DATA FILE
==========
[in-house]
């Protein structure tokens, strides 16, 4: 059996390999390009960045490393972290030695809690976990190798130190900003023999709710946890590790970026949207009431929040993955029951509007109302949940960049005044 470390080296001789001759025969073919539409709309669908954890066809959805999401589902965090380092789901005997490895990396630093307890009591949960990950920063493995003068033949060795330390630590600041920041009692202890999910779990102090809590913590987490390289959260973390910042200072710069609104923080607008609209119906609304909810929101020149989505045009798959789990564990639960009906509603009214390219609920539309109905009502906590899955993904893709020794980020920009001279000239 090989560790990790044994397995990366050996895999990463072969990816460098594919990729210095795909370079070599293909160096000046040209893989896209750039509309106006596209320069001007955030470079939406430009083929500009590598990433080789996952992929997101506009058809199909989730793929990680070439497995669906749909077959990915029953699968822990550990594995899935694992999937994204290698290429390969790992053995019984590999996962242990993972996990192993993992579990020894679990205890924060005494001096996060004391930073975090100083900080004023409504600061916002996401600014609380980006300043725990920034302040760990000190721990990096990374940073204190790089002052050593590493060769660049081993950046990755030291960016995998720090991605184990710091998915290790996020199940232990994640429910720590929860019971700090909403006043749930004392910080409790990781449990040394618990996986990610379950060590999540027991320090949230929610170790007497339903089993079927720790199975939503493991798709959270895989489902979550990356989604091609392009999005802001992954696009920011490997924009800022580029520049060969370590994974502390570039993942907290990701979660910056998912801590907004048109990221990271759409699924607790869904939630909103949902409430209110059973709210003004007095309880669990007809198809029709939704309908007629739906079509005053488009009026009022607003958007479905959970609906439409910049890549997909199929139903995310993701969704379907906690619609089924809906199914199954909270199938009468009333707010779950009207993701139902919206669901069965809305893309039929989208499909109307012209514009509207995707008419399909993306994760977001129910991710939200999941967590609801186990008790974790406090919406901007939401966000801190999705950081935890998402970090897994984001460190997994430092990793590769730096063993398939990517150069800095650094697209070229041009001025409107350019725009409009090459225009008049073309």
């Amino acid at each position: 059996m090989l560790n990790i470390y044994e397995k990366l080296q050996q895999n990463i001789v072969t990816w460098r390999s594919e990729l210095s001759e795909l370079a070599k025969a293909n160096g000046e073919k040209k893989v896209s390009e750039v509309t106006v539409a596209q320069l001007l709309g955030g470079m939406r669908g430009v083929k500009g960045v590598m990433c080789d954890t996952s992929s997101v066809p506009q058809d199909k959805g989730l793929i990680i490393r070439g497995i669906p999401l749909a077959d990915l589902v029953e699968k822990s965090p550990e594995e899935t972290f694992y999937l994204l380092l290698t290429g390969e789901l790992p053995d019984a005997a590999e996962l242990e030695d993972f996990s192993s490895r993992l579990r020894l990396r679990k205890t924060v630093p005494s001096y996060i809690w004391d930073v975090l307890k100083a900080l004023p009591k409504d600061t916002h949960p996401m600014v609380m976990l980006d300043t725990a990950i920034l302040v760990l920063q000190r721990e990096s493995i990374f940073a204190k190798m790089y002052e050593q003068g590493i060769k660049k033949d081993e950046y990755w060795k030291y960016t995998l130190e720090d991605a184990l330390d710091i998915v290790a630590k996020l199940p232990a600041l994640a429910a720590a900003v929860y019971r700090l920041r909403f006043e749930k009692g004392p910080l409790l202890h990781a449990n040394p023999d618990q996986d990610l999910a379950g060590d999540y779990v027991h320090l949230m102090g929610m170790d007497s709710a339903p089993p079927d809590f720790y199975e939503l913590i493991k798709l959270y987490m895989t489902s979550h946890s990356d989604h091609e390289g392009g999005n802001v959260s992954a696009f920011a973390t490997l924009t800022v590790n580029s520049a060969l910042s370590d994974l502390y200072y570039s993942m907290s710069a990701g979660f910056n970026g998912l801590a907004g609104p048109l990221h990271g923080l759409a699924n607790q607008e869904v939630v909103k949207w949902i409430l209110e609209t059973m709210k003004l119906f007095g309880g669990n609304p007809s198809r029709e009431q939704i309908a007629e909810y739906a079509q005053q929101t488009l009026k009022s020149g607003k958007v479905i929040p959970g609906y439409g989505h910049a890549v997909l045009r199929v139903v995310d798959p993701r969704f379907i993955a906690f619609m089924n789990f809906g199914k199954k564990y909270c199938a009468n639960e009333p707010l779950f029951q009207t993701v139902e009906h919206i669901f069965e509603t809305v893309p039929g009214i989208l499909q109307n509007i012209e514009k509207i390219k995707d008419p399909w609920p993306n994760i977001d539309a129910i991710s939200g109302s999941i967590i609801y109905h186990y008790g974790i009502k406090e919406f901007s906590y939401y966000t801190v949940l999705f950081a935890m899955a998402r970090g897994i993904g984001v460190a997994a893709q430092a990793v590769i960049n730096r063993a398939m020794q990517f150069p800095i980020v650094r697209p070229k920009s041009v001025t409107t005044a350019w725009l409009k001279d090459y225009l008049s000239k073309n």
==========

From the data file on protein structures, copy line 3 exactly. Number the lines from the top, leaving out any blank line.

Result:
């Amino acid at each position: 059996m090989l560790n990790i470390y044994e397995k990366l080296q050996q895999n990463i001789v072969t990816w460098r390999s594919e990729l210095s001759e795909l370079a070599k025969a293909n160096g000046e073919k040209k893989v896209s390009e750039v509309t106006v539409a596209q320069l001007l709309g955030g470079m939406r669908g430009v083929k500009g960045v590598m990433c080789d954890t996952s992929s997101v066809p506009q058809d199909k959805g989730l793929i990680i490393r070439g497995i669906p999401l749909a077959d990915l589902v029953e699968k822990s965090p550990e594995e899935t972290f694992y999937l994204l380092l290698t290429g390969e789901l790992p053995d019984a005997a590999e996962l242990e030695d993972f996990s192993s490895r993992l579990r020894l990396r679990k205890t924060v630093p005494s001096y996060i809690w004391d930073v975090l307890k100083a900080l004023p009591k409504d600061t916002h949960p996401m600014v609380m976990l980006d300043t725990a990950i920034l302040v760990l920063q000190r721990e990096s493995i990374f940073a204190k190798m790089y002052e050593q003068g590493i060769k660049k033949d081993e950046y990755w060795k030291y960016t995998l130190e720090d991605a184990l330390d710091i998915v290790a630590k996020l199940p232990a600041l994640a429910a720590a900003v929860y019971r700090l920041r909403f006043e749930k009692g004392p910080l409790l202890h990781a449990n040394p023999d618990q996986d990610l999910a379950g060590d999540y779990v027991h320090l949230m102090g929610m170790d007497s709710a339903p089993p079927d809590f720790y199975e939503l913590i493991k798709l959270y987490m895989t489902s979550h946890s990356d989604h091609e390289g392009g999005n802001v959260s992954a696009f920011a973390t490997l924009t800022v590790n580029s520049a060969l910042s370590d994974l502390y200072y570039s993942m907290s710069a990701g979660f910056n970026g998912l801590a907004g609104p048109l990221h990271g923080l759409a699924n607790q607008e869904v939630v909103k949207w949902i409430l209110e609209t059973m709210k003004l119906f007095g309880g669990n609304p007809s198809r029709e009431q939704i309908a007629e909810y739906a079509q005053q929101t488009l009026k009022s020149g607003k958007v479905i929040p959970g609906y439409g989505h910049a890549v997909l045009r199929v139903v995310d798959p993701r969704f379907i993955a906690f619609m089924n789990f809906g199914k199954k564990y909270c199938a009468n639960e009333p707010l779950f029951q009207t993701v139902e009906h919206i669901f069965e509603t809305v893309p039929g009214i989208l499909q109307n509007i012209e514009k509207i390219k995707d008419p399909w609920p993306n994760i977001d539309a129910i991710s939200g109302s999941i967590i609801y109905h186990y008790g974790i009502k406090e919406f901007s906590y939401y966000t801190v949940l999705f950081a935890m899955a998402r970090g897994i993904g984001v460190a997994a893709q430092a990793v590769i960049n730096r063993a398939m020794q990517f150069p800095i980020v650094r697209p070229k920009s041009v001025t409107t005044a350019w725009l409009k001279d090459y225009l008049s000239k073309n």